Monday, 30 October 2017

To the mother dragging her son on the pavement - I get it


Firstly, I'm so sorry that you and your son have been captured on video for the world to see. I know that when my son has a meltdown, people watching does not help.

I'm sorry you had to stand being judged.

I'm sorry you felt there was no other solution but to pull your son along by his reins.

I'm sorry you felt unsupported.

I'm sorry you felt that you and your family are misunderstood.

Maybe mostly, I'm sorry, that I get it.

An autistic meltdown is not like a tantrum.  It does not stop because we say 'come on' or 'get up' or 'you won't get TV at home'.  I've been here.  Both our older children are autistic.  My middle child, David, is non-verbal and is the most likely to have a meltdown.  He's an escape artist so we've never been able to use reins.  This along with the fact that I'm just not strong enough to pull my lad anymore means I've not been unlucky enough to have my actions put online.  But I've been here.

I've carried a flailing screaming child under my arm like a rugby ball through a super market checkout and across a car park because he didn't understand why he can't open all the toys in the store.

I've fireman lifted him off a bus because despite my best efforts, he still he didn't understand why we had to get off.

I've pinned my son to the floor and put my whole body on top of him, because I was afraid he would hurt himself or others when he got upset that his sister lost a shoe.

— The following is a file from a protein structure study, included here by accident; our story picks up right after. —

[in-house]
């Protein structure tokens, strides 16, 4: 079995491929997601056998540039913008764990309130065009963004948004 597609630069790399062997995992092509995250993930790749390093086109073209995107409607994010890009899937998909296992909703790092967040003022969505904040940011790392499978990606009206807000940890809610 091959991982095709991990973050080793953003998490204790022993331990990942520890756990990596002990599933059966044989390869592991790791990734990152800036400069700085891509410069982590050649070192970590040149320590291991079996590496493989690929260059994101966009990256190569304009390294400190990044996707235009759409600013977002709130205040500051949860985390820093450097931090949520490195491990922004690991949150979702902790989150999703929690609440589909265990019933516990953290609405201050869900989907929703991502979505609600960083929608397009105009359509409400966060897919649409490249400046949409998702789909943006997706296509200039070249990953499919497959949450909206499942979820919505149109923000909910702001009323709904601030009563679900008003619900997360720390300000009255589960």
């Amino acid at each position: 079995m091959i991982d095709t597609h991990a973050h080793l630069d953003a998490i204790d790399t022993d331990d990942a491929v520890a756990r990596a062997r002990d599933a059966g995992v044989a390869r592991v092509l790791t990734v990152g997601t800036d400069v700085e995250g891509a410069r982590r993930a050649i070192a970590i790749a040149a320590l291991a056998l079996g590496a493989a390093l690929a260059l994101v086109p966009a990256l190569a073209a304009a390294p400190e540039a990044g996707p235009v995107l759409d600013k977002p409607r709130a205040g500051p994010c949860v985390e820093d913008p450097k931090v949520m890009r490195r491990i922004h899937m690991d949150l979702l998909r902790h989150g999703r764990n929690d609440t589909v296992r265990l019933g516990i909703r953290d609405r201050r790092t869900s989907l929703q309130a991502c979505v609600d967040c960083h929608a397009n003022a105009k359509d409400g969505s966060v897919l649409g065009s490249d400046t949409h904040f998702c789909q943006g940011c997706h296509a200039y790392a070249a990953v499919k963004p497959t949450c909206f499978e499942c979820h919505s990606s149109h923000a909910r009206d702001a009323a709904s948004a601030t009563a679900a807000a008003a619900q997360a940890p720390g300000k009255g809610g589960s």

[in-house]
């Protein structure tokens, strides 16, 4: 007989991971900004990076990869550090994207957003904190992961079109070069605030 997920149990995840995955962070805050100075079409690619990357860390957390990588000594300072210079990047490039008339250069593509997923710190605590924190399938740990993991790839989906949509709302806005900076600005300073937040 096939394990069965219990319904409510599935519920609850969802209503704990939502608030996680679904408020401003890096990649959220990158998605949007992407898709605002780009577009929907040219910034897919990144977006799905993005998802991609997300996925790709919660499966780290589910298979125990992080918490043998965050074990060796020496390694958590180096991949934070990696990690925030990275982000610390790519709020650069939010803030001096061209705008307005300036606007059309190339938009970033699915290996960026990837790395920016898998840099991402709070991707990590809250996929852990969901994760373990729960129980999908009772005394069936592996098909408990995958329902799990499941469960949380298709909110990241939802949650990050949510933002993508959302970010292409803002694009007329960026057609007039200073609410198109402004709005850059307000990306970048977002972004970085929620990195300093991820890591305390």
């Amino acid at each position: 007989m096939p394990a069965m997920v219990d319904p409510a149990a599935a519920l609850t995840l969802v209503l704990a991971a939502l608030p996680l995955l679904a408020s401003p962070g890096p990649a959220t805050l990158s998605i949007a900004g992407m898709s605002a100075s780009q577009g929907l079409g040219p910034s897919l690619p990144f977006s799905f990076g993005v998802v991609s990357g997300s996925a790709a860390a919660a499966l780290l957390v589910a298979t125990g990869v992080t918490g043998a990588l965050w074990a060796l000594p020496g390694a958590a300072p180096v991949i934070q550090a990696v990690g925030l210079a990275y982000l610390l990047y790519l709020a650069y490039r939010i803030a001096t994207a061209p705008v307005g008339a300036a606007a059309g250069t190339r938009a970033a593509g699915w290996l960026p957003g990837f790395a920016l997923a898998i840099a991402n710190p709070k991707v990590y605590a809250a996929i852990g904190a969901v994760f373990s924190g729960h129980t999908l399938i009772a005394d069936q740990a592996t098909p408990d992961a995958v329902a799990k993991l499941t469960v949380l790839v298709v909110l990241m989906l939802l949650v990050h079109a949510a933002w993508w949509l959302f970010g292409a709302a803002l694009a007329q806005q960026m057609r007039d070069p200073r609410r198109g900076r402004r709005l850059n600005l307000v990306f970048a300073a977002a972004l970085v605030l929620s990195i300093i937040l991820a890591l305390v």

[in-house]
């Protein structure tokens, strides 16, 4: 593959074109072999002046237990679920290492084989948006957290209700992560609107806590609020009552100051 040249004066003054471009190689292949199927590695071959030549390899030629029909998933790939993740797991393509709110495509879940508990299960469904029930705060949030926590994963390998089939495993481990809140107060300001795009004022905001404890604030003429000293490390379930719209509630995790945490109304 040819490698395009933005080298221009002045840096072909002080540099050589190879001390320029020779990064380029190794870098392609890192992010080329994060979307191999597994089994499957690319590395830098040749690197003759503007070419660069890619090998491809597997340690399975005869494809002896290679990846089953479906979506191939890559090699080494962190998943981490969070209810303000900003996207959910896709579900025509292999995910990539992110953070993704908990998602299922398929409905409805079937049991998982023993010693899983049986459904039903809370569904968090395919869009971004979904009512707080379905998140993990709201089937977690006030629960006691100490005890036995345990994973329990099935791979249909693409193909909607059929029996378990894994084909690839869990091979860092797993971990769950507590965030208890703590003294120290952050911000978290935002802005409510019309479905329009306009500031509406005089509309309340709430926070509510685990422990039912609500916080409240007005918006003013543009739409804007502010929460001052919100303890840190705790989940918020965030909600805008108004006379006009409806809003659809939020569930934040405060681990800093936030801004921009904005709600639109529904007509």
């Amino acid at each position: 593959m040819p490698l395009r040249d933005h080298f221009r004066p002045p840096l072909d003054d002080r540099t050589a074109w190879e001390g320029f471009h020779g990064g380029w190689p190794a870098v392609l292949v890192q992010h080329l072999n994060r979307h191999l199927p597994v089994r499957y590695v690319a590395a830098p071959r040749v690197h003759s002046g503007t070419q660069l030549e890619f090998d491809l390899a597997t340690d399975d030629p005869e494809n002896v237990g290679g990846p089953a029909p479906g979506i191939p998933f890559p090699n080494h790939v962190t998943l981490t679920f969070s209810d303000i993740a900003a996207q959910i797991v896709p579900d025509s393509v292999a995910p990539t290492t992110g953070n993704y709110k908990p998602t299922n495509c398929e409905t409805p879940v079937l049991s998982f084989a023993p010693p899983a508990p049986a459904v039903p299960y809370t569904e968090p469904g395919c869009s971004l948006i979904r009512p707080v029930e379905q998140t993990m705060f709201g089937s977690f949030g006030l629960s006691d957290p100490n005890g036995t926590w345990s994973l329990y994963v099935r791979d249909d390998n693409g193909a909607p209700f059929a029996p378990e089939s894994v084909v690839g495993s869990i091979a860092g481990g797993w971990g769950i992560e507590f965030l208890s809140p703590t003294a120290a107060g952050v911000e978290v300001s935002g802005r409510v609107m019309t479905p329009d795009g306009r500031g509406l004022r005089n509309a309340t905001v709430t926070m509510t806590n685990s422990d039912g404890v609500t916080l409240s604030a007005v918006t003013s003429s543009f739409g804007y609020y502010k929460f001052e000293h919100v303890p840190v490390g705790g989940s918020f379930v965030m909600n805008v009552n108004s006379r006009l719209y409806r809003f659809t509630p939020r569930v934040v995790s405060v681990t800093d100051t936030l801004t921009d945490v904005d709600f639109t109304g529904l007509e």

I have had to physically restrain him in a car because he didn't understand why someone was sitting in a different seat.

There is usually nothing that I can do for my David when he collapses in a meltdown except remove him from whatever is upsetting him.  And that's not always easy.

Some days I have the time to help my son through the pain he feels.  Some days I can't because there is school run or doctor's appointment we have to make.

I may not know who you are, or the circumstances surrounding this time when your were filmed.  I wonder if anyone offered to help.  I wonder if you've been supported.  I know that sometimes I'm at wits end and I don't know what else to do. I know I've been given much advice and strategies to help and sometimes they just don't work.  I know that many people don't understand my kids or what it's like to parent them.  I know I love my kids to bits and would never do anything to hurt them. Nevertheless, I still know that this woman and child on a video, could easily have been me.

If you'd like to know more about what it's like having autistic children, please feel free to read the rest of my blog or just search online.  You'll find plenty of us willing to share.

13 comments:

  1. Replies
    1. Thank you. I think I know lots of people who will too.

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  2. Sadly lots of people will have judged from that short video and not taken the time to try and understand. I too hope that the mother has since found some support x